Private Giving to Developing Nations Not Expected to Drop Significantly in 2009, Report Finds

Private Giving to Developing Nations Not Expected to Drop Significantly in 2009, Report Finds

Despite the global recession, charitable giving to developing nations by individuals, foundations, corporations, and other organizations is not expected to decline significantly in 2009, a new report from the Hudson Institute's Center for Global Prosperity finds.

According to the fourth annual Index of Global Philanthropy and Remittances (88 pages, PDF), private giving from developed to developing countries increased to $49 billion in 2007 — nearly $37 billion of which came from the United States. When remittances that migrants sent back to their families in developing nations are included, the total jumps to $145 billion ($116 billion from the United States) — significantly more than the $103.5 billion in government aid that developed countries gave to developing countries. Despite the economic downturn, remittances — which may be the most recession-resilient means to help alleviate poverty in developing countries — increased some 9 percent in 2008 and are expected to decline by less than 10 percent in 2009.

For the first time, the report provides private-giving data by region and type of activity showing that Africa receives the largest share of gifts from corporations and charities, while for Latin America the bulk of giving comes from religious congregations. The report also found that global philanthropy is on the rise in both developed and developing countries outside the United States and may be leading to something of a transformation of the decades-old government aid model.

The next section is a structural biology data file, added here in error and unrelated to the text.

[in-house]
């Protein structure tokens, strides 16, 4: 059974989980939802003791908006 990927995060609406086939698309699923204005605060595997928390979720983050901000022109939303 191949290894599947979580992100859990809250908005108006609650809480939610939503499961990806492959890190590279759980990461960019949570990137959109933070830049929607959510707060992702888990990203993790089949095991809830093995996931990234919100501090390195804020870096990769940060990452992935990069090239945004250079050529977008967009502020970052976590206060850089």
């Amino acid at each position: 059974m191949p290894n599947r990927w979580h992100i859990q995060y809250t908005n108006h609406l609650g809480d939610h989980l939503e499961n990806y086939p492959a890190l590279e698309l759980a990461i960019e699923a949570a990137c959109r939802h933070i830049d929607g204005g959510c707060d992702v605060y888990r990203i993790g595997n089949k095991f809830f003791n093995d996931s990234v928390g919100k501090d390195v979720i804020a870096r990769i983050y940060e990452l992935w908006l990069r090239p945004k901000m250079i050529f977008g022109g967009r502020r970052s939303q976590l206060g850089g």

"The Obama administration is well positioned to launch a new business model for foreign aid, one which uses government dollars largely to help successful philanthropic projects scale up," said Center for Global Prosperity director Carol Adelman. "The president's campaign of savvy, Web-based technology, direct outreach to voters through blogs, videos, and interactive Web sites resulting in a large number of small donations mirrors what philanthropy is now pioneering as it seeks to work more effectively with new players in a new developing world."